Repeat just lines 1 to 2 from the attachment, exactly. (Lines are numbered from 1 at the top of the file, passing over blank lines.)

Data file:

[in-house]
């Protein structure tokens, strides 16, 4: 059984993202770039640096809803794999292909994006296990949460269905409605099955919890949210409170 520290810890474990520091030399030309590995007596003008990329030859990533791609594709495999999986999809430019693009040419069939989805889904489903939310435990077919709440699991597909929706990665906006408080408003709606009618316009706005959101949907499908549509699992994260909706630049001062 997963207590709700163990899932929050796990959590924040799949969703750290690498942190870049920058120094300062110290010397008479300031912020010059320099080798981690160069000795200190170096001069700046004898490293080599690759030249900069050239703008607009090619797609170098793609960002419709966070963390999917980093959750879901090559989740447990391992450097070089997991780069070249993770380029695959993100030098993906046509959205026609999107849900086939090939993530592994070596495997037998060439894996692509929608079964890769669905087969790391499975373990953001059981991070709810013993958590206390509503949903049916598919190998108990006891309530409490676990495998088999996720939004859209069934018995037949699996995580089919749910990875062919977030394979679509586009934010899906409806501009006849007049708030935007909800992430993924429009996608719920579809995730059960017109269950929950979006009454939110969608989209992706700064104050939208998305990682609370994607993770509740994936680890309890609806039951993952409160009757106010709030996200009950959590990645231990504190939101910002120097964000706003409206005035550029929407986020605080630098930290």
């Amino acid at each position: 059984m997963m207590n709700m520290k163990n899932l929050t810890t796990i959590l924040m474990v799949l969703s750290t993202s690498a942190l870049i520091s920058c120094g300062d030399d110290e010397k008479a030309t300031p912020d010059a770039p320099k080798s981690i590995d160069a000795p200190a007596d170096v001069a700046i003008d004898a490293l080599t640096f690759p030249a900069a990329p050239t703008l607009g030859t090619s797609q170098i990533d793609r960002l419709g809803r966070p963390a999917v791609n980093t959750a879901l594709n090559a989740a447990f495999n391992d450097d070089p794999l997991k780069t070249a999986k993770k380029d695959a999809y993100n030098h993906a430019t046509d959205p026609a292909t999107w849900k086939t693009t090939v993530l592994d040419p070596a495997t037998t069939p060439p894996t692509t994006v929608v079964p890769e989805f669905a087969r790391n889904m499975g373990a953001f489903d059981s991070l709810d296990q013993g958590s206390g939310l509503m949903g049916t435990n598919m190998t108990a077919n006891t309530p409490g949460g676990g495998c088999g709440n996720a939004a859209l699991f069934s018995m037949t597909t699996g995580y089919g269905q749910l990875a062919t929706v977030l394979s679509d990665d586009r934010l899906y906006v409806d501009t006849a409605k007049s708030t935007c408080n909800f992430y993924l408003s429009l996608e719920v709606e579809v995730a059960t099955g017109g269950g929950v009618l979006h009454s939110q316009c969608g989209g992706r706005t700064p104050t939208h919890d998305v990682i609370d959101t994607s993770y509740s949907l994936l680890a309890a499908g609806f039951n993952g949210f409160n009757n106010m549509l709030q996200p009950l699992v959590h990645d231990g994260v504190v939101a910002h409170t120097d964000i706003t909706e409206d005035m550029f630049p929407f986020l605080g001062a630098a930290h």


[in-house]
């Protein structure tokens, strides 16, 4: 059984993202770039640096809803794999292909994006296990949460269905409605099955919890949210409170 520290810890474990520091030399030309590995007596003008990329030859990533791609594709495999999986999809430019693009040419069939989805889904489903939310435990077919709440699991597909929706990665906006408080408003709606009618316009706005959101949907499908549509699992994260909706630049001062 997963207590709700163990899932929050796990959590924040799949969703750290690498942190870049920058120094300062110290010397008479300031912020010059320099080798981690160069000795200190170096001069700046004898490293080599690759030249900069050239703008607009090619797609170098793609960002419709966070963390999917980093959750879901090559989740447990391992450097070089997991780069070249993770380029695959993100030098993906046509959205026609999107849900086939090939993530592994070596495997037998060439894996692509929608079964890769669905087969790391499975373990953001059981991070709810013993958590206390509503949903049916598919190998108990006891309530409490676990495998088999996720939004859209069934018995037949699996995580089919749910990875062919977030394979679509586009934010899906409806501009006849007049708030935007909800992430993924429009996608719920579809995730059960017109269950929950979006009454939110969608989209992706700064104050939208998305990682609370994607993770509740994936680890309890609806039951993952409160009757106010709030996200009950959590990645231990504190939101910002120097964000706003409206005035550029929407986020605080630098930290």